Percent: 11.48%
Prior Winning Percentages
2010 (61%), 2008 (52%), 2006 (55%), 2004 (61%), 2002 (63%), 2000 (66%), 1998 (66%)
Lee Terry Votes and Bills
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National Journal’s rating system is an objective method of analyzing voting. The liberal score means that the lawmaker’s votes were more liberal than that percentage of his colleagues’ votes. The conservative score means his votes were more conservative than that percentage of his colleagues’ votes. The composite score is an average of a lawmaker’s six issue-based scores. See all NJ Voting

More Liberal
More Conservative
2013 2012 2011
Economic 39 (L) : 61 (C) 40 (L) : 58 (C) 10 (L) : 83 (C)
Social 48 (L) : 50 (C) 48 (L) : 52 (C) 44 (L) : 55 (C)
Foreign 34 (L) : 60 (C) 35 (L) : 59 (C) 9 (L) : 86 (C)
Composite 41.7 (L) : 58.3 (C) 42.3 (L) : 57.7 (C) 23.2 (L) : 76.8 (C)
Interest Group Ratings

The vote ratings by 10 special interest groups provide insight into a lawmaker’s general ideology and the degree to which he or she agrees with the group’s point of view. Two organizations provide just one combined rating for 2011 and 2012, the two sessions of the 112th Congress. They are the ACLU and the ITIC. About the interest groups.

20112012
FRC9083
LCV119
CFG7364
ITIC-75
NTU7570
20112012
COC94-
ACLU-0
ACU8872
ADA55
AFSCME0-
Key House Votes

The key votes show how a member of Congress voted on the major bills of the year. N indicates a "no" vote; Y a "yes" vote. If a member voted "present" or was absent, the bill caption is not shown. For a complete description of the bills included in key votes, see the Almanac's Guide to Usage.

    • Pass GOP budget
    • Vote: Y
    • Year: 2012
    • End fiscal cliff
    • Vote: N
    • Year: 2012
    • Extend payroll tax cut
    • Vote: N
    • Year: 2012
    • Find AG in contempt
    • Vote: Y
    • Year: 2012
    • Stop student loan hike
    • Vote: Y
    • Year: 2012
    • Repeal health care
    • Vote: Y
    • Year: 2012
    • Raise debt limit
    • Vote: Y
    • Year: 2011
    • Pass cut, cap, balance
    • Vote: Y
    • Year: 2011
    • Defund Planned Parenthood
    • Vote: Y
    • Year: 2011
    • Repeal lightbulb ban
    • Vote: Y
    • Year: 2011
    • Add endangered listings
    • Vote: N
    • Year: 2011
    • Speed troop withdrawal
    • Vote: N
    • Year: 2011
    • Regulate financial firms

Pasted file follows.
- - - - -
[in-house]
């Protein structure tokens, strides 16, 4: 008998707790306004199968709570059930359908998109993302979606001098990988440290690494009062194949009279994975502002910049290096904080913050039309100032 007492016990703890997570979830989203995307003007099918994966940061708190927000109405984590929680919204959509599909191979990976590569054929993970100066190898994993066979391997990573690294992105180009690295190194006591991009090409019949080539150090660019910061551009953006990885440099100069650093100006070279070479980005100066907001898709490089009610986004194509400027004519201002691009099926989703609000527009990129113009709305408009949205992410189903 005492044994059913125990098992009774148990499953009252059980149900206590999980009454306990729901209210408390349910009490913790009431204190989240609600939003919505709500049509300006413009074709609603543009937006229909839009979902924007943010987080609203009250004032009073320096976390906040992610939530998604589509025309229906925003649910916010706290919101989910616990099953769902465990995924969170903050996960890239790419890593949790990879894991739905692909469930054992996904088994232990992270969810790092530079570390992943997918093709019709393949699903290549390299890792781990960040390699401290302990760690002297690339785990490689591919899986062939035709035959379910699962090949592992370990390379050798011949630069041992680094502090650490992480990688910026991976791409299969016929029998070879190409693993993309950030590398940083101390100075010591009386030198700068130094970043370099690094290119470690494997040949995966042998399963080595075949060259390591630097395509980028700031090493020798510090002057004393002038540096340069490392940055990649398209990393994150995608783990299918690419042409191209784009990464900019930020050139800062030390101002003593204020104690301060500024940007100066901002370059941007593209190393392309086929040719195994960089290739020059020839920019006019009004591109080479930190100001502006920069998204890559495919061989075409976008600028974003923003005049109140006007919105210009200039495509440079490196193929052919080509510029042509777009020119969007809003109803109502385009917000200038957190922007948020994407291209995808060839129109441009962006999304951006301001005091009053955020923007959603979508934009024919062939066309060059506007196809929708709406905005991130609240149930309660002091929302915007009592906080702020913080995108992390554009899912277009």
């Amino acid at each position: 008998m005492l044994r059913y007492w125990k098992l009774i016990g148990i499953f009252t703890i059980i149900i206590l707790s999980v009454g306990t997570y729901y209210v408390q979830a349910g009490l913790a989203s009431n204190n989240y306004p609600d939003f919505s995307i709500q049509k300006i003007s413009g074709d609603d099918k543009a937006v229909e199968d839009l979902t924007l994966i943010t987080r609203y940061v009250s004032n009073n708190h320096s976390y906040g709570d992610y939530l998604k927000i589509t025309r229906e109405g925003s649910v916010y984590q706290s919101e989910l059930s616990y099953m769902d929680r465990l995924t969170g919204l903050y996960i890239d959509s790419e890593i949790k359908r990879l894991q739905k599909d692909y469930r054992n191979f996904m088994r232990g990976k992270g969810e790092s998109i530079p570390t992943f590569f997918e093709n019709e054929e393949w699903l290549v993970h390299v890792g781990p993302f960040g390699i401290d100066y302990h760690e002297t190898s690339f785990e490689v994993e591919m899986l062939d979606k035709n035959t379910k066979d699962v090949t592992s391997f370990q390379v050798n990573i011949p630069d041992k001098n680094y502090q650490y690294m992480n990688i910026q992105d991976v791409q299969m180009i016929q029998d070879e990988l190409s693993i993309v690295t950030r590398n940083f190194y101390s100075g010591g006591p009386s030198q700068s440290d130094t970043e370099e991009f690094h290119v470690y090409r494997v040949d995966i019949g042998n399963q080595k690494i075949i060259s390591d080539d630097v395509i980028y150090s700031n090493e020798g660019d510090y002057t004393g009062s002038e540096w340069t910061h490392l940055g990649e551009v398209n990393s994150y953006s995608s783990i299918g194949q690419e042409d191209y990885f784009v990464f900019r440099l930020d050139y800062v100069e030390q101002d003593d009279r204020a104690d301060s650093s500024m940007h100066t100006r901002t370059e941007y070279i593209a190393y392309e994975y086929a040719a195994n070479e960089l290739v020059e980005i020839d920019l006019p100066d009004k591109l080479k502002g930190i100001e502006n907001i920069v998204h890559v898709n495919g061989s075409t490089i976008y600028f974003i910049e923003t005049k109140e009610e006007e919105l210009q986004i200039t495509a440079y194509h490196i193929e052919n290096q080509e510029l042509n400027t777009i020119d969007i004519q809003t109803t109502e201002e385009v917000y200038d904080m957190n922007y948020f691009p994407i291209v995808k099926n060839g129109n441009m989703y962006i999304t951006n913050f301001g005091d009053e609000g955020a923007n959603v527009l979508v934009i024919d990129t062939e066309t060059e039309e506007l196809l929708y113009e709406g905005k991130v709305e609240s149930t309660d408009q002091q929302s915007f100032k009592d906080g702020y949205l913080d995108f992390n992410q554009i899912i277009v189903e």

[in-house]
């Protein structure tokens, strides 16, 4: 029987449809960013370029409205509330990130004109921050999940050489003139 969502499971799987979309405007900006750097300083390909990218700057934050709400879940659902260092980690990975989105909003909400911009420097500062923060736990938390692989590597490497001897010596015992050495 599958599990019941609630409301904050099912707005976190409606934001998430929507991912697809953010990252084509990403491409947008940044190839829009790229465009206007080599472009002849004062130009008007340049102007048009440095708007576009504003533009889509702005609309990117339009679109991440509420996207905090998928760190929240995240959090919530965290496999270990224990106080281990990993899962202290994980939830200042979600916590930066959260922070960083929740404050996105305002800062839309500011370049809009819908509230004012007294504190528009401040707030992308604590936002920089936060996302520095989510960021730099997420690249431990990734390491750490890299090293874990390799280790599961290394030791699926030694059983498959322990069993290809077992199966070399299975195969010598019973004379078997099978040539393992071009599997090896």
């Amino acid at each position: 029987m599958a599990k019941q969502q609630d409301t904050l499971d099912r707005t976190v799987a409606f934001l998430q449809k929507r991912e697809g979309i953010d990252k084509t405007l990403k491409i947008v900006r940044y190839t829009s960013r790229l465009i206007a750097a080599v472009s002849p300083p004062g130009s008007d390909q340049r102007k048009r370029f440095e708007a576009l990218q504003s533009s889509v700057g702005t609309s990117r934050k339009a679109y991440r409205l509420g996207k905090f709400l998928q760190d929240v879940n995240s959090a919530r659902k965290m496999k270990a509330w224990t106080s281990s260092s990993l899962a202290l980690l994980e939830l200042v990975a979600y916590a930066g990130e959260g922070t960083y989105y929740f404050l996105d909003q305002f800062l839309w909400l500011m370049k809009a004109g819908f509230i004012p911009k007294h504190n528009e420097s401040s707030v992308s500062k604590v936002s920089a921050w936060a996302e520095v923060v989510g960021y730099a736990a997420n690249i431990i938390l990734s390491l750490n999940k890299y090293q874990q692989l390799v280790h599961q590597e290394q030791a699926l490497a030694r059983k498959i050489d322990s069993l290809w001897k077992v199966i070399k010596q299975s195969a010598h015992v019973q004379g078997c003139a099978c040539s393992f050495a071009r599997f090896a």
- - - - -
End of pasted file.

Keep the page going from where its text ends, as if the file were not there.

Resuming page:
• Vote: N
    • Year: 2010
    • Pass tax cuts for some
    • Vote: N
    • Year: 2010
    • Stop detainee transfers
    • Vote: Y
    • Year: 2010
    • Legalize immigrants' kids
    • Vote: N
    • Year: 2010
    • Repeal don't ask, tell
    • Vote: N
    • Year: 2010
    • Limit campaign funds
    • Vote: N
    • Year: 2010
    • Overturn Ledbetter
    • Vote: N
    • Year: 2009
    • Pass $820 billion stimulus
    • Vote: N
    • Year: 2009
    • Let guns in national parks
    • Vote: Y
    • Year: 2009
    • Pass cap-and-trade
    • Vote: N
    • Year: 2009
    • Bar federal abortion funds
    • Vote: Y
    • Year: 2009
    • Pass health care bill
    • Vote: N
    • Year: 2009
    • Bail out financial markets
    • Vote: Y
    • Year: 2008
    • Repeal D.C. gun law
    • Vote: Y
    • Year: 2008
    • Overhaul FISA
    • Vote: Y
    • Year: 2008
    • Increase minimum wage
    • Vote: N
    • Year: 2007
    • Expand SCHIP
    • Vote: N
    • Year: 2007
    • Raise CAFE standards
    • Vote: N
    • Year: 2007
    • Share immigration data
    • Vote: Y
    • Year: 2007
    • Foreign aid abortion ban
    • Vote: Y
    • Year: 2007
    • Ban gay bias in workplace
    • Vote: N
    • Year: 2007
    • Withdraw troops 8/08
    • Vote: N
    • Year: 2007
    • No operations in Iran
    • Vote: N
    • Year: 2007
    • Free trade with Peru
    • Vote: Y
    • Year: 2007
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The Almanac is a members-only database of searchable profiles compiled and adapted from the Almanac of American Politics. Comprehensive online profiles include biographical and political summaries of elected officials, campaign expenditures, voting records, interest-group ratings, and congressional staff look-ups. In-depth overviews of each state and house district are included as well, along with demographic data, analysis of voting trends, and political histories.